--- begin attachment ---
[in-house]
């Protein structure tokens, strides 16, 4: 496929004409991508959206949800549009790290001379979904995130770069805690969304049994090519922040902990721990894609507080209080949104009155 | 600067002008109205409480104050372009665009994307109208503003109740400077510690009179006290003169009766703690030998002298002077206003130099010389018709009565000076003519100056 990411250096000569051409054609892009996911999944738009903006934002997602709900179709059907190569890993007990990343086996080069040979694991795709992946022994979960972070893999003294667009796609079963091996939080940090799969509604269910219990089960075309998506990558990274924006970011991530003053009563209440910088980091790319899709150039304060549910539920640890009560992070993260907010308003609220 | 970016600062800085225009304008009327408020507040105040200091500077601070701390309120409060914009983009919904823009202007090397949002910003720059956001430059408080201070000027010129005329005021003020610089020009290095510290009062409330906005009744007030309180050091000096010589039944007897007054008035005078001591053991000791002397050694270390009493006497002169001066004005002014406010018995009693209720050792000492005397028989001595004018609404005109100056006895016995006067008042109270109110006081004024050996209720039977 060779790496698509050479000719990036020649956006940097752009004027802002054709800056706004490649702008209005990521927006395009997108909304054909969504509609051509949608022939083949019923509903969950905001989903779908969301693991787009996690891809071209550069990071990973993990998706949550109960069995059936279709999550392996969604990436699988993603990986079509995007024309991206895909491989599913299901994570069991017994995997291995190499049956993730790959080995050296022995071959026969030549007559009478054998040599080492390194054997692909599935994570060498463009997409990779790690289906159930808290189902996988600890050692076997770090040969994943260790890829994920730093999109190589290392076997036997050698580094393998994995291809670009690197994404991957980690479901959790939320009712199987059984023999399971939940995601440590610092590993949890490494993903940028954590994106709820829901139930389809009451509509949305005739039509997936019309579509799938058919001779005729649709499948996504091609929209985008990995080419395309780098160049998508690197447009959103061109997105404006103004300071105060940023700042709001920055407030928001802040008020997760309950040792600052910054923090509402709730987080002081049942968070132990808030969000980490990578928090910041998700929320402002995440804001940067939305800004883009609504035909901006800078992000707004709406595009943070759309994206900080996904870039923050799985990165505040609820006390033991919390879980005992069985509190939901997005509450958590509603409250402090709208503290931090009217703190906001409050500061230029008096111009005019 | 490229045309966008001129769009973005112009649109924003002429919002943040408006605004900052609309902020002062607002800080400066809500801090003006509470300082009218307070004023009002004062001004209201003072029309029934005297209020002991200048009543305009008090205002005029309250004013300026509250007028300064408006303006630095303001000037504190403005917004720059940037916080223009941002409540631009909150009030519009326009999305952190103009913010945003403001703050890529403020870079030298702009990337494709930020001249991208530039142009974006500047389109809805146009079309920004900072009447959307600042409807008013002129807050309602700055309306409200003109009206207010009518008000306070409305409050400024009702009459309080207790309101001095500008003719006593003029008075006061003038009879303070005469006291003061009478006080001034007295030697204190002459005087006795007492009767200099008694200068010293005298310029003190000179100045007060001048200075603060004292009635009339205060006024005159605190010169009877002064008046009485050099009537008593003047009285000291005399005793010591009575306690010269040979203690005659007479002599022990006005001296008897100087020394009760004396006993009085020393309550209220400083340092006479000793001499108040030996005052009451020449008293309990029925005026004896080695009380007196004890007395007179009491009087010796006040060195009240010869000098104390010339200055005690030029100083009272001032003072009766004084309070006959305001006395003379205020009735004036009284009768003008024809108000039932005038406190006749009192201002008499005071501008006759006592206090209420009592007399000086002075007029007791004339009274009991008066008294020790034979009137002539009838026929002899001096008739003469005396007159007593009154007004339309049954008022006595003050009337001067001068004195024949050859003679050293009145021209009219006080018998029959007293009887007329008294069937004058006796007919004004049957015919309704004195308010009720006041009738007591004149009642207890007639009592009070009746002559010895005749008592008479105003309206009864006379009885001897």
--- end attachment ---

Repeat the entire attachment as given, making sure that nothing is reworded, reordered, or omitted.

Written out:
[in-house]
């Protein structure tokens, strides 16, 4: 496929004409991508959206949800549009790290001379979904995130770069805690969304049994090519922040902990721990894609507080209080949104009155 | 600067002008109205409480104050372009665009994307109208503003109740400077510690009179006290003169009766703690030998002298002077206003130099010389018709009565000076003519100056 990411250096000569051409054609892009996911999944738009903006934002997602709900179709059907190569890993007990990343086996080069040979694991795709992946022994979960972070893999003294667009796609079963091996939080940090799969509604269910219990089960075309998506990558990274924006970011991530003053009563209440910088980091790319899709150039304060549910539920640890009560992070993260907010308003609220 | 970016600062800085225009304008009327408020507040105040200091500077601070701390309120409060914009983009919904823009202007090397949002910003720059956001430059408080201070000027010129005329005021003020610089020009290095510290009062409330906005009744007030309180050091000096010589039944007897007054008035005078001591053991000791002397050694270390009493006497002169001066004005002014406010018995009693209720050792000492005397028989001595004018609404005109100056006895016995006067008042109270109110006081004024050996209720039977 060779790496698509050479000719990036020649956006940097752009004027802002054709800056706004490649702008209005990521927006395009997108909304054909969504509609051509949608022939083949019923509903969950905001989903779908969301693991787009996690891809071209550069990071990973993990998706949550109960069995059936279709999550392996969604990436699988993603990986079509995007024309991206895909491989599913299901994570069991017994995997291995190499049956993730790959080995050296022995071959026969030549007559009478054998040599080492390194054997692909599935994570060498463009997409990779790690289906159930808290189902996988600890050692076997770090040969994943260790890829994920730093999109190589290392076997036997050698580094393998994995291809670009690197994404991957980690479901959790939320009712199987059984023999399971939940995601440590610092590993949890490494993903940028954590994106709820829901139930389809009451509509949305005739039509997936019309579509799938058919001779005729649709499948996504091609929209985008990995080419395309780098160049998508690197447009959103061109997105404006103004300071105060940023700042709001920055407030928001802040008020997760309950040792600052910054923090509402709730987080002081049942968070132990808030969000980490990578928090910041998700929320402002995440804001940067939305800004883009609504035909901006800078992000707004709406595009943070759309994206900080996904870039923050799985990165505040609820006390033991919390879980005992069985509190939901997005509450958590509603409250402090709208503290931090009217703190906001409050500061230029008096111009005019 | 490229045309966008001129769009973005112009649109924003002429919002943040408006605004900052609309902020002062607002800080400066809500801090003006509470300082009218307070004023009002004062001004209201003072029309029934005297209020002991200048009543305009008090205002005029309250004013300026509250007028300064408006303006630095303001000037504190403005917004720059940037916080223009941002409540631009909150009030519009326009999305952190103009913010945003403001703050890529403020870079030298702009990337494709930020001249991208530039142009974006500047389109809805146009079309920004900072009447959307600042409807008013002129807050309602700055309306409200003109009206207010009518008000306070409305409050400024009702009459309080207790309101001095500008003719006593003029008075006061003038009879303070005469006291003061009478006080001034007295030697204190002459005087006795007492009767200099008694200068010293005298310029003190000179100045007060001048200075603060004292009635009339205060006024005159605190010169009877002064008046009485050099009537008593003047009285000291005399005793010591009575306690010269040979203690005659007479002599022990006005001296008897100087020394009760004396006993009085020393309550209220400083340092006479000793001499108040030996005052009451020449008293309990029925005026004896080695009380007196004890007395007179009491009087010796006040060195009240010869000098104390010339200055005690030029100083009272001032003072009766004084309070006959305001006395003379205020009735004036009284009768003008024809108000039932005038406190006749009192201002008499005071501008006759006592206090209420009592007399000086002075007029007791004339009274009991008066008294020790034979009137002539009838026929002899001096008739003469005396007159007593009154007004339309049954008022006595003050009337001067001068004195024949050859003679050293009145021209009219006080018998029959007293009887007329008294069937004058006796007919004004049957015919309704004195308010009720006041009738007591004149009642207890007639009592009070009746002559010895005749008592008479105003309206009864006379009885001897």